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Rebellion Record: a Diary of American Events: Documents and Narratives, Volume 5. (ed. Frank Moore) 185 17 Browse Search
William F. Fox, Lt. Col. U. S. V., Regimental Losses in the American Civil War, 1861-1865: A Treatise on the extent and nature of the mortuary losses in the Union regiments, with full and exhaustive statistics compiled from the official records on file in the state military bureaus and at Washington 160 8 Browse Search
Horace Greeley, The American Conflict: A History of the Great Rebellion in the United States of America, 1860-65: its Causes, Incidents, and Results: Intended to exhibit especially its moral and political phases with the drift and progress of American opinion respecting human slavery from 1776 to the close of the War for the Union. Volume II. 71 3 Browse Search
Edward Porter Alexander, Military memoirs of a Confederate: a critical narrative 44 0 Browse Search
Benson J. Lossing, Pictorial Field Book of the Civil War. Volume 3. 44 2 Browse Search
Comte de Paris, History of the Civil War in America. Vol. 2. (ed. Henry Coppee , LL.D.) 40 0 Browse Search
Maj. Jed. Hotchkiss, Confederate Military History, a library of Confederate States Military History: Volume 3, Virginia (ed. Clement Anselm Evans) 38 0 Browse Search
Oliver Otis Howard, Autobiography of Oliver Otis Howard, major general , United States army : volume 1 30 2 Browse Search
William Swinton, Campaigns of the Army of the Potomac 29 5 Browse Search
Rebellion Record: a Diary of American Events: Documents and Narratives, Volume 10. (ed. Frank Moore) 12 0 Browse Search
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Browsing named entities in John Dimitry , A. M., Confederate Military History, a library of Confederate States Military History: Volume 10.1, Louisiana (ed. Clement Anselm Evans). You can also browse the collection for Ricketts or search for Ricketts in all documents.

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. Beauregard, about 10 a. m., established his headquarters at a central point below McLean's and Blackburn's fords, and ordered up reinforcements. The enemy on the north bank of Bull run seemed to coquet with Confederates on the south bank. Ricketts' battery, the pride of the Federals, because handled with peculiar skill, was occupying a hill over one and a half miles from Bull run. The shriek of its shells was a direct challenge to the Washington artillery who heard it. It was accepted on the spot with 6-pounders, smooth. It needed only six solid shots to silence Ricketts and drive back its support. A new attack was opened by the enemy about 11:30 a. m., supported by the artillery and cavalry. The ford was not left to itself. Keen eyes watched it, scanning every foot in front and every yard up and down the stream. Two of Walton's 6-pounders under Lieutenant Garnett were stationed to command the passage—with conditional orders to retire to the rear as soon as the ford itself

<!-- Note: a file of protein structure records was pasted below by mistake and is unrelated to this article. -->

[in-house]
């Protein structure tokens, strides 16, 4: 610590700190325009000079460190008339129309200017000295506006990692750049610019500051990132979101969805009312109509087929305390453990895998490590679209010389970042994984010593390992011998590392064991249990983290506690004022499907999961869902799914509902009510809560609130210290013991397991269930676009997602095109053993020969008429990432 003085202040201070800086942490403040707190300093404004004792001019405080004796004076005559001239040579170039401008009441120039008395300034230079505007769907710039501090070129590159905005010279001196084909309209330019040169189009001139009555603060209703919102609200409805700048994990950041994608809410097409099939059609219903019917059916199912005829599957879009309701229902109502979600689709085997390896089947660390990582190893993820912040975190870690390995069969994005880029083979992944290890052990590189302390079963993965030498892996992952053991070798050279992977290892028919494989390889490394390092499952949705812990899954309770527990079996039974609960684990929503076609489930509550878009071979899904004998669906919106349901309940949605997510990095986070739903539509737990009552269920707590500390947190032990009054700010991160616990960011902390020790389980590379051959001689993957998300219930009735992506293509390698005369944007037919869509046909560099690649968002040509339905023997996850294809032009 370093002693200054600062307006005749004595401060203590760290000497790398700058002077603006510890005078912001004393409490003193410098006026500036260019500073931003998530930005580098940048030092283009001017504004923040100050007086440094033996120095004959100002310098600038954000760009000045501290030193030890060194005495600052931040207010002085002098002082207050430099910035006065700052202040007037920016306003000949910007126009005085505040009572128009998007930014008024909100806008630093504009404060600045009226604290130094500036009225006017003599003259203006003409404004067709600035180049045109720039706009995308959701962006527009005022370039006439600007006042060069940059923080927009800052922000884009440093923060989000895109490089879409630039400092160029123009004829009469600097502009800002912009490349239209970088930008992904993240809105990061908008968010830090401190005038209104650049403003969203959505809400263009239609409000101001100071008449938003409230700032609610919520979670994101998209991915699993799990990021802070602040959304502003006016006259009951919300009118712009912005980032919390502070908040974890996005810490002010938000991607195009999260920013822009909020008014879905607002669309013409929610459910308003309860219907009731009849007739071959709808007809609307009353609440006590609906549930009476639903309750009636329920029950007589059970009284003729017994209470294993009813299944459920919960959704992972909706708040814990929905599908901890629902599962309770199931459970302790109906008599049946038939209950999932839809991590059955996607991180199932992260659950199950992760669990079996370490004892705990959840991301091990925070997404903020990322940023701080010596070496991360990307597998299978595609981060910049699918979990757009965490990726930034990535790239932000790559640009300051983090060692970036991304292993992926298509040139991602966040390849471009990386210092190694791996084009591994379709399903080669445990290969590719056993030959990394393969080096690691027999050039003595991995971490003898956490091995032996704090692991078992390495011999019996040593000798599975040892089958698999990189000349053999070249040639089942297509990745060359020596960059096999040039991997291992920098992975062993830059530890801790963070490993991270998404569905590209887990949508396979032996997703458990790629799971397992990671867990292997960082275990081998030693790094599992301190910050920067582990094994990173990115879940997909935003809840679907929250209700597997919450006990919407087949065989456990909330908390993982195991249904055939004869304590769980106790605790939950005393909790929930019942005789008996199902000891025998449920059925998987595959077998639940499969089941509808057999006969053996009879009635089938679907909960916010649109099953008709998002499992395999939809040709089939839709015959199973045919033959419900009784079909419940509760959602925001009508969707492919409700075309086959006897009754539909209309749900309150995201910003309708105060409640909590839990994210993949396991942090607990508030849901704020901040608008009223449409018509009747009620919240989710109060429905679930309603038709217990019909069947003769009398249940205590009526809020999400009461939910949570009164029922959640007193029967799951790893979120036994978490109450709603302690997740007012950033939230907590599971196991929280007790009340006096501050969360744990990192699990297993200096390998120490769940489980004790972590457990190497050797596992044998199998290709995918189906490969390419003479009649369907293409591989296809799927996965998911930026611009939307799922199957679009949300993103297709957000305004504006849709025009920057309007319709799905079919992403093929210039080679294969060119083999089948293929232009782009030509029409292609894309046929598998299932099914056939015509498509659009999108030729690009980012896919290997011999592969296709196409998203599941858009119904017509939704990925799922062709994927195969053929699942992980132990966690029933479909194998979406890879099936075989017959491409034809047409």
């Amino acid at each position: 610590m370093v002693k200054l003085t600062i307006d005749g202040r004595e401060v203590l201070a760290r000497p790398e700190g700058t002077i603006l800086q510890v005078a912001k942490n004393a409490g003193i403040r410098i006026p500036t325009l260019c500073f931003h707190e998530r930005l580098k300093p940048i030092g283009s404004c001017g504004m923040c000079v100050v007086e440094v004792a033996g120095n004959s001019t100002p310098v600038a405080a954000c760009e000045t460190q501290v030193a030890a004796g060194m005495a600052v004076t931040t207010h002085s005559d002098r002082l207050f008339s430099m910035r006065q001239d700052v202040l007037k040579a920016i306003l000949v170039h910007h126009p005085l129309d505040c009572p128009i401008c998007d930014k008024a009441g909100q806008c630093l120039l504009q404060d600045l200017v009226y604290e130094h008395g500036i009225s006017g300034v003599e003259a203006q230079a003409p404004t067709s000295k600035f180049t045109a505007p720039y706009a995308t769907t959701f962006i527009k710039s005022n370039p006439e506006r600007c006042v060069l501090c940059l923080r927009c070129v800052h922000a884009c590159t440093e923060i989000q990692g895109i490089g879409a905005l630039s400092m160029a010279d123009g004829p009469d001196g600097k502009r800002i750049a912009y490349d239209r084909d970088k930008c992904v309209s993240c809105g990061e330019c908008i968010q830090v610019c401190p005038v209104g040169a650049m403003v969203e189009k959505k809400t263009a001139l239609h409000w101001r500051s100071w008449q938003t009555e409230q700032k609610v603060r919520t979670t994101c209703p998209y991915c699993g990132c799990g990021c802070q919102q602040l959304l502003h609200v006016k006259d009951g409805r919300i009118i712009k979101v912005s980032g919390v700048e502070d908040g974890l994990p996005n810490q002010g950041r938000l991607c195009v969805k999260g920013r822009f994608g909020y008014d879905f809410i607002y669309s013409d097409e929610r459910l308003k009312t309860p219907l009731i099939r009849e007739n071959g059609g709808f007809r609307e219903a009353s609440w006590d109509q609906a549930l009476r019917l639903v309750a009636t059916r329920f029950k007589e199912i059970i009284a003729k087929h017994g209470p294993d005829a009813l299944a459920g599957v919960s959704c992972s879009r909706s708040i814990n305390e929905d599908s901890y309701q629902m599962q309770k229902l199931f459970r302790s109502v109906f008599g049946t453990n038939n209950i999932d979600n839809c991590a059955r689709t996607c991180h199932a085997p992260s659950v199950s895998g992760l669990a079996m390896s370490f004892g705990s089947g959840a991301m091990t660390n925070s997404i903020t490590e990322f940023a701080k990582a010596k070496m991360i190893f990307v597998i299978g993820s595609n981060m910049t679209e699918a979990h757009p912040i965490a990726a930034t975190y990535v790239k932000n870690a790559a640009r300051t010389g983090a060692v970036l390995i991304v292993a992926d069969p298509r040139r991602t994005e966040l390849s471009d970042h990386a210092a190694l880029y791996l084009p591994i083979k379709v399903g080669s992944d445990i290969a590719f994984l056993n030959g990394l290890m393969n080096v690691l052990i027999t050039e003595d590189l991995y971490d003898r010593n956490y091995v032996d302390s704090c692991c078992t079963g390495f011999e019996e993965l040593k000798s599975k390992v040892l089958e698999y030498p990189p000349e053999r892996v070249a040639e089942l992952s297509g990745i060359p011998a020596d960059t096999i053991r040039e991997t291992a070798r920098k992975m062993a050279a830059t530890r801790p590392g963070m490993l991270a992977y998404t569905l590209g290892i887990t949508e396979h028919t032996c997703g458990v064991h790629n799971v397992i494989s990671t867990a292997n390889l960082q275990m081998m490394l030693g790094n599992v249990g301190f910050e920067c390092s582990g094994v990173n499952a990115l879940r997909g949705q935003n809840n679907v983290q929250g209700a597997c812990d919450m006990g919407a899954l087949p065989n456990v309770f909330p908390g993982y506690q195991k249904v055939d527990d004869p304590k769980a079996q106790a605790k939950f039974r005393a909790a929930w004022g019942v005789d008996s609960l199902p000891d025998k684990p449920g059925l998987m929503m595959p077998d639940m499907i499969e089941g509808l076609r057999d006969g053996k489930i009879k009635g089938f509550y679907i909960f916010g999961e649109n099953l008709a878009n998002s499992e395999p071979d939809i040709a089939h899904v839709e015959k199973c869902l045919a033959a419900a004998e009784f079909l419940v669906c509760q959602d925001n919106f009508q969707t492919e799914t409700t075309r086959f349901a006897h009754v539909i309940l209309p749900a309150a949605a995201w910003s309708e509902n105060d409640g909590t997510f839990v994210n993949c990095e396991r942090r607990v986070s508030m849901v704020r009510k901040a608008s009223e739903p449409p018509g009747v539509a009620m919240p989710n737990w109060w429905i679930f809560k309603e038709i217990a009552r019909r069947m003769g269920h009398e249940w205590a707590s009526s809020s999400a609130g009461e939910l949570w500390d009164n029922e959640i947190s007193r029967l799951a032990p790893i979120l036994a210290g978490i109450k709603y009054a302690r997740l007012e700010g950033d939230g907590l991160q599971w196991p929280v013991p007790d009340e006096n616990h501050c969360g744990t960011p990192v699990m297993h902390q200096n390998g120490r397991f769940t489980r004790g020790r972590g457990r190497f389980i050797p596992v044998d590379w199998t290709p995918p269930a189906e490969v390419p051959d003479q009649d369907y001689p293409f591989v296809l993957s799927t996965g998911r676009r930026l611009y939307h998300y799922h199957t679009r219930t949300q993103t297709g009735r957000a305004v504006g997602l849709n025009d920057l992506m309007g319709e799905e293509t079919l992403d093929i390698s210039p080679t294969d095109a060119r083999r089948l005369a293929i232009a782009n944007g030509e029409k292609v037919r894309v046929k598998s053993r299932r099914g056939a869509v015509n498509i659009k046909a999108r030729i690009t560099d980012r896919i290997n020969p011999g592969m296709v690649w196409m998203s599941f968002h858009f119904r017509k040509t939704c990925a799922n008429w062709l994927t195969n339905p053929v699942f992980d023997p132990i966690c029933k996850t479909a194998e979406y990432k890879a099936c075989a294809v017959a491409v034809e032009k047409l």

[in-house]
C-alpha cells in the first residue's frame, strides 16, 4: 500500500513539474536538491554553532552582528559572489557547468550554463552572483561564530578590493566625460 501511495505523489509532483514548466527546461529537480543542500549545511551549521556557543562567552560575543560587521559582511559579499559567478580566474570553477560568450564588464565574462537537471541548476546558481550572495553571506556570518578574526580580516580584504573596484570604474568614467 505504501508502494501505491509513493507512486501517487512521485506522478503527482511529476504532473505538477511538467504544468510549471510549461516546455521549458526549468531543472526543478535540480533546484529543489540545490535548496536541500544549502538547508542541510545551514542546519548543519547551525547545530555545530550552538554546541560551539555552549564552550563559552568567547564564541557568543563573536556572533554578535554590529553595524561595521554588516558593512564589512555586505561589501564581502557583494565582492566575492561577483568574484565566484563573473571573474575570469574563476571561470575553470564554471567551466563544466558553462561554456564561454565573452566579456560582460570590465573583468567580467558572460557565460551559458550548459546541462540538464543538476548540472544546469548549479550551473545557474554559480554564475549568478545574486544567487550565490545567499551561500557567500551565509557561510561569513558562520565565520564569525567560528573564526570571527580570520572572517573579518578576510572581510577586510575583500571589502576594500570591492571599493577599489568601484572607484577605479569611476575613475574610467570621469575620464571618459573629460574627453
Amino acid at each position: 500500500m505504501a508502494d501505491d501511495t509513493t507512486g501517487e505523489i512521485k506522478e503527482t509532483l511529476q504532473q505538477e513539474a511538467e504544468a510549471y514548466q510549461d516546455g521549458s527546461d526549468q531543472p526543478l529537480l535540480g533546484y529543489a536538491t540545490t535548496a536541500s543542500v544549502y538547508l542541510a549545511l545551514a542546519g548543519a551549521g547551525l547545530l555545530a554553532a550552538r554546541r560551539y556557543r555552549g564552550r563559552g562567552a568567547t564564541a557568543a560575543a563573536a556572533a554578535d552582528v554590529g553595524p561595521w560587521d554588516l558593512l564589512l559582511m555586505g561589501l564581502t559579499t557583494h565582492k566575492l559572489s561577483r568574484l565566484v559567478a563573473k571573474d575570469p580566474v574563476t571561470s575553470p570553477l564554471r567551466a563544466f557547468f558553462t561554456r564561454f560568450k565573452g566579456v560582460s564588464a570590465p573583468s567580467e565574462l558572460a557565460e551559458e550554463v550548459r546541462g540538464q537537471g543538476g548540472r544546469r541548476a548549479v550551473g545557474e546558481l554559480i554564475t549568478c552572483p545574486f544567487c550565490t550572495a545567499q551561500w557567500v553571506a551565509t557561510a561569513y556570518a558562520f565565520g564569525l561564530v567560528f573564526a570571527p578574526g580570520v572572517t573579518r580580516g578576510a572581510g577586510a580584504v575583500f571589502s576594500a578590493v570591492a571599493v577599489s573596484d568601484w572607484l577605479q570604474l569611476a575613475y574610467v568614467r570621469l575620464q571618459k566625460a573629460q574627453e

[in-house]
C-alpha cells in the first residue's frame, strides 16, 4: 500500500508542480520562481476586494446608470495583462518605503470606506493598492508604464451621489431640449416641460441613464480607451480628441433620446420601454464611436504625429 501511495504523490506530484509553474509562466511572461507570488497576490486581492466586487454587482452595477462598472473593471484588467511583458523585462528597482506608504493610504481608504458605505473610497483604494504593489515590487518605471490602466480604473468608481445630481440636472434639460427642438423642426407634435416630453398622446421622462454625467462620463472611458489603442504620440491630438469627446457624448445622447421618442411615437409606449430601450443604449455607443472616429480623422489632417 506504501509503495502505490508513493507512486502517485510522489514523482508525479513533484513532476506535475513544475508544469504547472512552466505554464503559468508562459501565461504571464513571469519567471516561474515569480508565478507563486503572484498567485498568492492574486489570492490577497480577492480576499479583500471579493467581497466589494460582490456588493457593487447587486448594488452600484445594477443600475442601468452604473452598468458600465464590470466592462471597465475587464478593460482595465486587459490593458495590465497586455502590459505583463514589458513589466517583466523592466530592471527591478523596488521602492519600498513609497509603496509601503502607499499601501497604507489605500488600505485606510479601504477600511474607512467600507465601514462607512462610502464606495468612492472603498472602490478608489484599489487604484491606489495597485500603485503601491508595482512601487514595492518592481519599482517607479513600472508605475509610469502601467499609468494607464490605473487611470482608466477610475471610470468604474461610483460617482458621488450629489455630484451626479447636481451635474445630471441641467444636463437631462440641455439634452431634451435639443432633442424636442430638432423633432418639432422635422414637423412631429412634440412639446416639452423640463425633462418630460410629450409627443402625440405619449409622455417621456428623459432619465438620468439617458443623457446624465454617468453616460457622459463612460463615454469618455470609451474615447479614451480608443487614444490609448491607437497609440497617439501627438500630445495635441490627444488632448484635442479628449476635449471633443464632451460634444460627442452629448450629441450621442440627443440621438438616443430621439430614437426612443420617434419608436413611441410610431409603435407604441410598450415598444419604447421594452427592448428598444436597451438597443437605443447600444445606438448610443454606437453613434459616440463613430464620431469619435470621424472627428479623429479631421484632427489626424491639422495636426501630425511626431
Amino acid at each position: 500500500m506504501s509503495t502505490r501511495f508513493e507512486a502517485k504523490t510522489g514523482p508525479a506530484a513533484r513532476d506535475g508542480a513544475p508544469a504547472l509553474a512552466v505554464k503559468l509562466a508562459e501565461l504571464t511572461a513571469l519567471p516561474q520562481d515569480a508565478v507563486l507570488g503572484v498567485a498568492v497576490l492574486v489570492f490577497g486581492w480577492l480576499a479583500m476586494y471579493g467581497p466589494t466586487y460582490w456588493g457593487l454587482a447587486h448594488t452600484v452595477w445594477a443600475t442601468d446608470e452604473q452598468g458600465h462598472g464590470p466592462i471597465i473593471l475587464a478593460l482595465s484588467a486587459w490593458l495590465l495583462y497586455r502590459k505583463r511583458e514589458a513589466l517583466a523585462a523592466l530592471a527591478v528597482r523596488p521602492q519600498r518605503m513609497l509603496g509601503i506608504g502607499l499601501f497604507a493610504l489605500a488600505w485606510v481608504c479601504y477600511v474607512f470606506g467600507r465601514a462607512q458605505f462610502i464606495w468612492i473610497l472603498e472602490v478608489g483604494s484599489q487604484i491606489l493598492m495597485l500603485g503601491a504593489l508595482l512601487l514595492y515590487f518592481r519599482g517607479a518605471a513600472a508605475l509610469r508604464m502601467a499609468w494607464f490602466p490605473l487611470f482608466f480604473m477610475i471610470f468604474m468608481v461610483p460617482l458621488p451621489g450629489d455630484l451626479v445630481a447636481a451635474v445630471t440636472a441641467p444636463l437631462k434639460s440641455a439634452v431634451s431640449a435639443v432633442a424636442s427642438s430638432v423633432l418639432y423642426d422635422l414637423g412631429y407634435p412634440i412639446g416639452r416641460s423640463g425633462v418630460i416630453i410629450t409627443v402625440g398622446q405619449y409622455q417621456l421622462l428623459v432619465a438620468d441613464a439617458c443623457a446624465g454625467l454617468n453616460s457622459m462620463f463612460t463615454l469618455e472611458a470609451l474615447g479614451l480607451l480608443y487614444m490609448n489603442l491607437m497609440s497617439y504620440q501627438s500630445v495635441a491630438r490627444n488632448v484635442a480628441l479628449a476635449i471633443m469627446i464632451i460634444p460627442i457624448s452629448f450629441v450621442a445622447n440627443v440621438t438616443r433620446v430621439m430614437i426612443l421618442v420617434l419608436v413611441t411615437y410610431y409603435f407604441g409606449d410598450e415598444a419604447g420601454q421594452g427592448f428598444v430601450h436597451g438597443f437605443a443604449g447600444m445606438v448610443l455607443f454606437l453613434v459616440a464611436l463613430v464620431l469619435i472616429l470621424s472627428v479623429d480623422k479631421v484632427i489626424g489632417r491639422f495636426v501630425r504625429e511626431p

ly enough he seemed to have cooped up Jackson; certainly, Jackson seemed to be in a trap set by him, and watched over by McDowell. Getting over-anxious for his right flank, however, Pope called off his watch dog—leaving only a small force under Ricketts at the key point. Swiftest of commanders, Jackson was prompt in seeing his advantage. From Sudley he outflanked the guard. Ricketts back, he opened wide the gate to Longstreet just outside, and Lee near by. Pope should have known that LongstrRicketts back, he opened wide the gate to Longstreet just outside, and Lee near by. Pope should have known that Longstreet had passed through—he did not. Believing fatuously that Jackson alone was in his front, and borrowing his adversary's favorite tactics, he endeavored, by turning his left flank, to reoccupy Gainesville, so as to separate him from Lee. This was a weak effort to make good a fatal blunder. Had Pope held Gainesville from the morning of the 28th on, he could have barred the gap to Longstreet. On the 29th the attempt to regain the town was too late. Longstreet had already passed through and jo